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Pasley’s spirit lives in Clippers’ state-bound team

Published: Thursday, June 5, 2014 12:09 a.m. CDT • Updated: Thursday, June 5, 2014 12:00 p.m. CDT
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(Alex T. Paschal@apaschal@saukvalley.com)
Kaitlyn Liebing's catcher's mask rests on a fence at Amboy High School on Tuesday at the Clippers softball practice. The "Paz" sticker is in honor of Mike Pasley, a social studies teacher at Amboy, who died in March.

Destinee Oenes stepped to the plate on April 10 with the score between her Amboy Clippers and the Newman Comets tied at four.

The senior third baseman had homered once earlier in the game, and despite emotions running high, she blocked everything else out of her mind.

"I came to plate with the situation in the game on my mind," Oenes said. "That's all you can do. We had a runner on, and I wanted to make sure that I either moved her over or drove her in. The home run was sort of a bonus."

Oenes clubbed a two-run home run to cap a big win over a rival in Newman, and to end a game between two teams that were mourning.

On Sunday, March 23, Mike Pasley, a social studies teacher and an ardent supporter of athletics at Amboy, had died suddenly. Pasley's daughter, Erin, is a player on the Newman fresh/soph team.

"We always want to beat Newman," Oenes said. "But that game meant more to both teams, and it was a special moment."

Both teams wore shirts remembering Pasley, and Amboy has stickers that say "Paz" on their helmets. Some players also have stickers on their car windows.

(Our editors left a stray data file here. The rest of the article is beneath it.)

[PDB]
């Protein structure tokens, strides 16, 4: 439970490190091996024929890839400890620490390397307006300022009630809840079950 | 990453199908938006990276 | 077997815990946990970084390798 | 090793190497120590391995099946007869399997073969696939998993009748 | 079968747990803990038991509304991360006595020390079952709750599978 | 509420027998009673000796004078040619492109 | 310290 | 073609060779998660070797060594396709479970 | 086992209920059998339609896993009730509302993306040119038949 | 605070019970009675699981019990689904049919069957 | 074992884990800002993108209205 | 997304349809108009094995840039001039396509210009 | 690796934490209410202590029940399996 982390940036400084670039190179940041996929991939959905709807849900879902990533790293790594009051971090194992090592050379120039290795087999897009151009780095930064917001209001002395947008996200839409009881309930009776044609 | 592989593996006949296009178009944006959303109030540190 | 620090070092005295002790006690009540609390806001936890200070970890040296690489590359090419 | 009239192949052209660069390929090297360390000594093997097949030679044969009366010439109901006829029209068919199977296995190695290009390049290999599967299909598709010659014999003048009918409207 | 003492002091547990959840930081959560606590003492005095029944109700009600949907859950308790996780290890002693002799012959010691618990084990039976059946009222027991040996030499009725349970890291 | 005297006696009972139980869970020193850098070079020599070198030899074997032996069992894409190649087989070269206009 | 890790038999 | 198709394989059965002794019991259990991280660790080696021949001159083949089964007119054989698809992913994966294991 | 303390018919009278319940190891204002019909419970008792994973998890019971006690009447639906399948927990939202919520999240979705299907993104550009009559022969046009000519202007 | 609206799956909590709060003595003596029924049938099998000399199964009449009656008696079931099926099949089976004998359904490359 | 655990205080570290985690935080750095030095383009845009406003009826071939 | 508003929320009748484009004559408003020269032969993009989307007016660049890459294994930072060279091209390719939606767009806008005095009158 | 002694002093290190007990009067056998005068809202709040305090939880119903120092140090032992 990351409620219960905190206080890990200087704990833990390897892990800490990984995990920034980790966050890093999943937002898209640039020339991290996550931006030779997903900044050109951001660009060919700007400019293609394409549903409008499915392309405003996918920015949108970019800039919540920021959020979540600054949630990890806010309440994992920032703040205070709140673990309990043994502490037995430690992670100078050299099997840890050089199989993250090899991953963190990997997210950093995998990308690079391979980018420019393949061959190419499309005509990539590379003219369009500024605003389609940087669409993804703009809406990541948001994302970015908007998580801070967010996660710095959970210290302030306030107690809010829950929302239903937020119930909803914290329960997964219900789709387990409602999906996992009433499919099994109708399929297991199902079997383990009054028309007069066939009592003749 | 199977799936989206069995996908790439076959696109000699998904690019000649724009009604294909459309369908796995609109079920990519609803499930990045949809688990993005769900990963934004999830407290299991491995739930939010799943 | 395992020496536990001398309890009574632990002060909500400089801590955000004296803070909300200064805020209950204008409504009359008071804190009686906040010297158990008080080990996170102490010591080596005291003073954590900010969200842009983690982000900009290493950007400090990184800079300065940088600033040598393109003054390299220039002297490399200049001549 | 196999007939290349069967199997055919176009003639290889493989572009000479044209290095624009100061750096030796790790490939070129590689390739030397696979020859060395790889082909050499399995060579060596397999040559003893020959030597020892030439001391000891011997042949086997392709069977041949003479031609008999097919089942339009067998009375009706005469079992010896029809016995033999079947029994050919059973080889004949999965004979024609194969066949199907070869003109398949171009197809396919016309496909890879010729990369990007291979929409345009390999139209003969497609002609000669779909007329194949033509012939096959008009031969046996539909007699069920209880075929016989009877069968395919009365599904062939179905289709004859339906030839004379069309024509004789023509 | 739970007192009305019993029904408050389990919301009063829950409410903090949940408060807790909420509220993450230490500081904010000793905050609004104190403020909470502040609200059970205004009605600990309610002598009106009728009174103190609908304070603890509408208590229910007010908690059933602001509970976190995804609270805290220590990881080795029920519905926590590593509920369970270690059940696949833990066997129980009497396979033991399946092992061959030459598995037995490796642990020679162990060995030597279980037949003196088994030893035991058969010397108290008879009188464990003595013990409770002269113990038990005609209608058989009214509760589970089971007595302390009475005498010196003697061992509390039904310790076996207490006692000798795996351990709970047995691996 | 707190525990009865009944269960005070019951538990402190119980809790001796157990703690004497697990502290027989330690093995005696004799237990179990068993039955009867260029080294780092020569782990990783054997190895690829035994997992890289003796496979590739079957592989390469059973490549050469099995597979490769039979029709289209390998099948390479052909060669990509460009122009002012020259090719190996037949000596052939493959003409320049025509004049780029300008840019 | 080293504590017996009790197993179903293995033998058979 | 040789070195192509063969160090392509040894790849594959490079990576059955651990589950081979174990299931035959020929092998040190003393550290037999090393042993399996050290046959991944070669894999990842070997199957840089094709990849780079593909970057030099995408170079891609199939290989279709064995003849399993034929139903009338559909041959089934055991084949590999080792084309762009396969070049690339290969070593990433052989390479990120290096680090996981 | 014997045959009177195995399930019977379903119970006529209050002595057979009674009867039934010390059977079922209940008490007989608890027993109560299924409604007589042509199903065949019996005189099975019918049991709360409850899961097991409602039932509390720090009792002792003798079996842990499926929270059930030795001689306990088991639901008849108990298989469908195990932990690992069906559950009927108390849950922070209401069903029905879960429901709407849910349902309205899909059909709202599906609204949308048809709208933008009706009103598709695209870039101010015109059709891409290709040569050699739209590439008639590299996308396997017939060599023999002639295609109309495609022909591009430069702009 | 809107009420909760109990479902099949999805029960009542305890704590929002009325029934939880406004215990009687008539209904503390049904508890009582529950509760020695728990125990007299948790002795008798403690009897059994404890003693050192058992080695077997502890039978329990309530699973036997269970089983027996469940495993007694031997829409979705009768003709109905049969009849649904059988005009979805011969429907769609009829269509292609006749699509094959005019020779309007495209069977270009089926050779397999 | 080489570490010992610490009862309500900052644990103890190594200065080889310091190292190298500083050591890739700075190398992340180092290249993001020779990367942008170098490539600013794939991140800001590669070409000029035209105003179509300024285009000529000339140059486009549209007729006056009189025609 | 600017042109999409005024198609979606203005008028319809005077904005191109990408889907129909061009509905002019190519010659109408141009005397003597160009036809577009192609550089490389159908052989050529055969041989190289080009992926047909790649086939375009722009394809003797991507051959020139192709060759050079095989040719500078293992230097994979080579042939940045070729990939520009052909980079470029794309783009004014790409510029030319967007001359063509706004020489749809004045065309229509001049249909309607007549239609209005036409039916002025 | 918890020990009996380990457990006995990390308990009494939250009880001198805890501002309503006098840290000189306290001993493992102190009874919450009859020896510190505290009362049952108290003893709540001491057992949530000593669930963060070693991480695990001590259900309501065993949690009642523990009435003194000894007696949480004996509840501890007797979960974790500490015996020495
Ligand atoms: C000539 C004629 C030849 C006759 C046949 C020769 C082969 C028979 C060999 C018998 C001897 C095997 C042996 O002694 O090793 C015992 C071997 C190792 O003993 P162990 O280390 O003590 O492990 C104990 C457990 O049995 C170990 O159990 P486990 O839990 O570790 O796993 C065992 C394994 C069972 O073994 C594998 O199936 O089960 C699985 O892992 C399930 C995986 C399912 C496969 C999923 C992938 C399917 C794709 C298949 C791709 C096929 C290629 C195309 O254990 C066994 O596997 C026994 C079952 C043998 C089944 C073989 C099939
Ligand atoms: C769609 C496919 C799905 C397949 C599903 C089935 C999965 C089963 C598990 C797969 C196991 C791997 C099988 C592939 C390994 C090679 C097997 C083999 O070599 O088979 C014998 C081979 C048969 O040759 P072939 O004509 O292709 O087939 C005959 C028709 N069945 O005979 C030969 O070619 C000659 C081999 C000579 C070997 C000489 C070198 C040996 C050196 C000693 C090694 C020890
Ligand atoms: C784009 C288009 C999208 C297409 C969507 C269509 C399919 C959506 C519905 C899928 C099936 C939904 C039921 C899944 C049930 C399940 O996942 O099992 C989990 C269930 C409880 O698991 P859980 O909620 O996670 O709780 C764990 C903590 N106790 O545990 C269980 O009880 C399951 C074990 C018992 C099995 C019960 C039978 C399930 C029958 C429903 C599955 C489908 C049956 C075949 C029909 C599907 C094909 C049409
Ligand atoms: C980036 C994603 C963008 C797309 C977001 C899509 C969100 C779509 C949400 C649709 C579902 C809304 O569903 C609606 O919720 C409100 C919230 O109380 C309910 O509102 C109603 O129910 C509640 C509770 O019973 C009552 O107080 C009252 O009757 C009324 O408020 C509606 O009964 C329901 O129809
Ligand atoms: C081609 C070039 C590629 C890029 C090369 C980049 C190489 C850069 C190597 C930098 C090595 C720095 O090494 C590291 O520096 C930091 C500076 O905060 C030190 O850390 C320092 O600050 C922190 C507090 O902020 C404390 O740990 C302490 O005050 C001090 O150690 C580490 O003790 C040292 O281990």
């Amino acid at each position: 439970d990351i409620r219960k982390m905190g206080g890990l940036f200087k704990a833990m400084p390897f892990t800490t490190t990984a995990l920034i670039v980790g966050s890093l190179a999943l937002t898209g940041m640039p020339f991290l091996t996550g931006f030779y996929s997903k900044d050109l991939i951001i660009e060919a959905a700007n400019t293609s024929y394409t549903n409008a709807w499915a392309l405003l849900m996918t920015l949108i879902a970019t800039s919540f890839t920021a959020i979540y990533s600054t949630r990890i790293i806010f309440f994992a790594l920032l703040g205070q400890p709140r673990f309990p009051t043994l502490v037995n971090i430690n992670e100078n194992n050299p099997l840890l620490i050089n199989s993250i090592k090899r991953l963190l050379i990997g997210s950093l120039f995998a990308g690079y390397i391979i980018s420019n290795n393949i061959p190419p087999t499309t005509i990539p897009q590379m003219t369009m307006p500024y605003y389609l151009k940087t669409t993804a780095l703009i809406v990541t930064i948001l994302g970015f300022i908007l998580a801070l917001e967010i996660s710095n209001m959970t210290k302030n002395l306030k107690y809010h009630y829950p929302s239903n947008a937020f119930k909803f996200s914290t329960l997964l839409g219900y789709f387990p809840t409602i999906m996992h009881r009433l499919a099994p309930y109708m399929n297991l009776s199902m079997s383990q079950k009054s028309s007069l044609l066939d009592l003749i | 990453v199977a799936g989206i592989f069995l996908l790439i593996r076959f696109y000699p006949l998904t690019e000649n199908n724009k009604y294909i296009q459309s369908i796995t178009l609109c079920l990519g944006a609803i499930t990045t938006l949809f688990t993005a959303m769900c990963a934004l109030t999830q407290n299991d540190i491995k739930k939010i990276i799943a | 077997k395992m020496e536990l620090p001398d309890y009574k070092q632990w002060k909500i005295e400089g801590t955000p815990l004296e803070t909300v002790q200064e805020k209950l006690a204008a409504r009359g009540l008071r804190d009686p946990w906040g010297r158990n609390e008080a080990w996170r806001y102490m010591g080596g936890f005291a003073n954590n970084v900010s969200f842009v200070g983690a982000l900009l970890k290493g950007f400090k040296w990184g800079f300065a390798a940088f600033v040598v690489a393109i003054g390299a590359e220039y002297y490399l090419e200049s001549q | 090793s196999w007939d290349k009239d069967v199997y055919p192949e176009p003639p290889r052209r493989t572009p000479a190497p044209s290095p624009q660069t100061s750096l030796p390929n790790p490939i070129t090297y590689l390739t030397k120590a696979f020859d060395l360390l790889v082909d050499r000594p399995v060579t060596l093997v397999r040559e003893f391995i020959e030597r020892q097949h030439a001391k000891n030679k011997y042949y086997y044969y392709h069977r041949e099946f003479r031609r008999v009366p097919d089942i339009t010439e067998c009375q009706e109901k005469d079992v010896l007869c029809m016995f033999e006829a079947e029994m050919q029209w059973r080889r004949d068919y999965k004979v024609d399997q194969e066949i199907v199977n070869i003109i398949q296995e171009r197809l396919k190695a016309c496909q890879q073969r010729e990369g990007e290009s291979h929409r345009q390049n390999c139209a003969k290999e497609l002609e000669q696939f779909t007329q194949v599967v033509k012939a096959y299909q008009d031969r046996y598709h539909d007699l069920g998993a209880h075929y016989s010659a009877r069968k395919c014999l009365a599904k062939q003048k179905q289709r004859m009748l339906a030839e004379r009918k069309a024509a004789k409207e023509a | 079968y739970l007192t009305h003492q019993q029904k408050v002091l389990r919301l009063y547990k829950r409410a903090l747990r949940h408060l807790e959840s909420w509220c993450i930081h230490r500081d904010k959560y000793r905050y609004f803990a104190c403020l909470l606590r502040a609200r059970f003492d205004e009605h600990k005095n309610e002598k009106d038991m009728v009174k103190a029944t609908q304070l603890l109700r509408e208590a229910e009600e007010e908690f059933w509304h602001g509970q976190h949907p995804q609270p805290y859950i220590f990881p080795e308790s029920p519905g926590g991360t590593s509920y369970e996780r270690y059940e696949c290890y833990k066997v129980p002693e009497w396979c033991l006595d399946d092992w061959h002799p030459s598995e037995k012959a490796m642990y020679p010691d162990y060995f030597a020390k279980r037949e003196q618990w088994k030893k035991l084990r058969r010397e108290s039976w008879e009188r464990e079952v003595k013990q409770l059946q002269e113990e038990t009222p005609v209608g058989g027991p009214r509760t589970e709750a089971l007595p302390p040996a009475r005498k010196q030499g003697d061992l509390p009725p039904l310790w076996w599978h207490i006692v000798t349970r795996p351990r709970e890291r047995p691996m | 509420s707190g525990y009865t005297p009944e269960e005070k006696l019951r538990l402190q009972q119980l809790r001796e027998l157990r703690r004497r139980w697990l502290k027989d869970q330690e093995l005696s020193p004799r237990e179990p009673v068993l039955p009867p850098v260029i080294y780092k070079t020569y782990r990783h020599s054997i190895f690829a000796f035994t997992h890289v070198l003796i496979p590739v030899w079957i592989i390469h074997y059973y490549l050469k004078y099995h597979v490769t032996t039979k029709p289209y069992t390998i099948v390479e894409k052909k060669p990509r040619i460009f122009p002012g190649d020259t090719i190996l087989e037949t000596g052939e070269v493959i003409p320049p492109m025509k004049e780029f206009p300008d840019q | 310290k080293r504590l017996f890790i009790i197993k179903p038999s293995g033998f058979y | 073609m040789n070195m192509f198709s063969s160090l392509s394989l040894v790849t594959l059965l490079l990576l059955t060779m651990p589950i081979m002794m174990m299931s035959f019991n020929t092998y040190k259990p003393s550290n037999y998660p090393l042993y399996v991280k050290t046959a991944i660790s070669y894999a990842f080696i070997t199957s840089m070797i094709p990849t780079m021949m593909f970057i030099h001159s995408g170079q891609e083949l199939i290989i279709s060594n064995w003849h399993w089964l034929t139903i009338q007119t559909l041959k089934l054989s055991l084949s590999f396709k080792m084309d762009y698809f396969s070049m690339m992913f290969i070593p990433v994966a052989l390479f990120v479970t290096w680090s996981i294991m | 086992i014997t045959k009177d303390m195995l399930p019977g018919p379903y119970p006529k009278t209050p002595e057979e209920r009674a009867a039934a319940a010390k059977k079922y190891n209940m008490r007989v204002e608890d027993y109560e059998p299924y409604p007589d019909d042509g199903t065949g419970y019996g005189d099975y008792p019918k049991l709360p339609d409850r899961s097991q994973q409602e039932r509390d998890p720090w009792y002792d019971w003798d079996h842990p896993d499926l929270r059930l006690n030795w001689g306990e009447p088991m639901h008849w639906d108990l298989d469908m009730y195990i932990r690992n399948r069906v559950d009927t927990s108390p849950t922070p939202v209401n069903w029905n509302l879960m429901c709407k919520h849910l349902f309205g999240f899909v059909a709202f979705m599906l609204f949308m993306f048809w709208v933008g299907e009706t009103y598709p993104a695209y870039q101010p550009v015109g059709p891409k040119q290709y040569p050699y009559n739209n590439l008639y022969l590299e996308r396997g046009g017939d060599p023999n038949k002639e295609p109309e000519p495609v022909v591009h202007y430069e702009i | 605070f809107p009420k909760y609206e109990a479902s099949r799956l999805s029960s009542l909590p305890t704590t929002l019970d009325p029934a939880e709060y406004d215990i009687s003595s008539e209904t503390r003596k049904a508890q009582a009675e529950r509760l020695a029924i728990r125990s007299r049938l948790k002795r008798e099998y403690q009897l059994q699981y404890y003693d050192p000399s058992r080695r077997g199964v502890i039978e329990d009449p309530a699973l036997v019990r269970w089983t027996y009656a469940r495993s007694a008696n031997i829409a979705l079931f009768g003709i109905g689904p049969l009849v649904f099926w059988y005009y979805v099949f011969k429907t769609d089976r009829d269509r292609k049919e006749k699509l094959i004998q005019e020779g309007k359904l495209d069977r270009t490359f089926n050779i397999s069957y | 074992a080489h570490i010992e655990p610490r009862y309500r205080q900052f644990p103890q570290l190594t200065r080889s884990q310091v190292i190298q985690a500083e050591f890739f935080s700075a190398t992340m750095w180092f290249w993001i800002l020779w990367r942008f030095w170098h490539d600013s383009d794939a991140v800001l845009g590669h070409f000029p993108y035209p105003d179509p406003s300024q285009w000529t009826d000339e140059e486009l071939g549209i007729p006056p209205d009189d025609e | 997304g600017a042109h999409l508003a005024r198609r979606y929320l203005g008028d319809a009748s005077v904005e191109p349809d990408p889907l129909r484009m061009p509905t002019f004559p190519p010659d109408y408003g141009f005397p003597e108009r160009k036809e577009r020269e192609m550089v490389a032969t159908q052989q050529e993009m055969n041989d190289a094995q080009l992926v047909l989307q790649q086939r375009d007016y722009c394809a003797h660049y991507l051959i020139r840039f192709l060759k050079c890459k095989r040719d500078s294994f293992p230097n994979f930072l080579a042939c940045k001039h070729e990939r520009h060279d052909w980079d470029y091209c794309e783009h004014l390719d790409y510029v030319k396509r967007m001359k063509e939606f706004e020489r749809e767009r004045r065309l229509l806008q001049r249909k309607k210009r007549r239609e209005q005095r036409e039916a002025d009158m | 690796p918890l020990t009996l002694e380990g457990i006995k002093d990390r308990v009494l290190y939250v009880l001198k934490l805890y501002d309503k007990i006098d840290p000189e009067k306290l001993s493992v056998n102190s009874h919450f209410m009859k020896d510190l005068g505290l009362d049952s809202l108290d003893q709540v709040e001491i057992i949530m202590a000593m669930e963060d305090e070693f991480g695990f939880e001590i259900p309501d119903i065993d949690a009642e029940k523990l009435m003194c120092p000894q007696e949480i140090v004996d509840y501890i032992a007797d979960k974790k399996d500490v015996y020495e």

Oenes' approach at the plate would have made Pasley proud.

Pasley was a PA announcer at football and basketball games at Amboy. He also worked as a sports correspondent for the Moline Dispatch, Quincy Herald Whig and Sauk Valley Media.

"It was really sad, because he really was our biggest supporter," junior catcher Kaitlyn Leibing said. "He'd send out emails to everyone in school on game days to try and get them to come to games. If he wasn't there, he'd always ask how the game went the next day."

The tragedy of Pasley's death also pushed the team together, forcing them to form stronger bonds.

"This team had to face such adversity early in the season, and helped form their character," Amboy coach Kelly Whitman said. "They learned to not take anything for granted and never to give up."

"His death was sad, but it brought us so close together," Oenes said. "I think it sort of became our motivation."

When Liebing caught the final pitch – a strike – of Monday's 1A DeKalb Supersectional win over Putnam County, she admits that Pasley was the first thing to come to her mind.

"After all these big wins, he's who I think about," Liebing said. "We've definitely felt like he was watching down on us with how some of these games have gone. They've been exciting, and we've had to battle. He would have been proud."

And maybe it should be no surprise that the game set up to honor Pasley turned out to be a tune up for Oenes in the postseason.

On Saturday, the Clippers rallied in the seventh inning with two runs to tie Orangeville in the 1A Pearl City Sectional championship game.

After Karlee Doege kept the Broncos off the board in the top of the eighth, Oenes stepped to the plate with two outs in the bottom of the inning.

One more swing, one more homer, and the Clippers had made history by winning their first sectional title.

"The home run at the sectional is probably the one I'll remember most," Oenes said. "To win the first sectional like that is amazing. But both home runs are special memories from a special season."

The T-shirts made for the game with Newman have one of Pasley's favorite sayings on the front. "Make history with a victory."

The Clippers have done exactly that.

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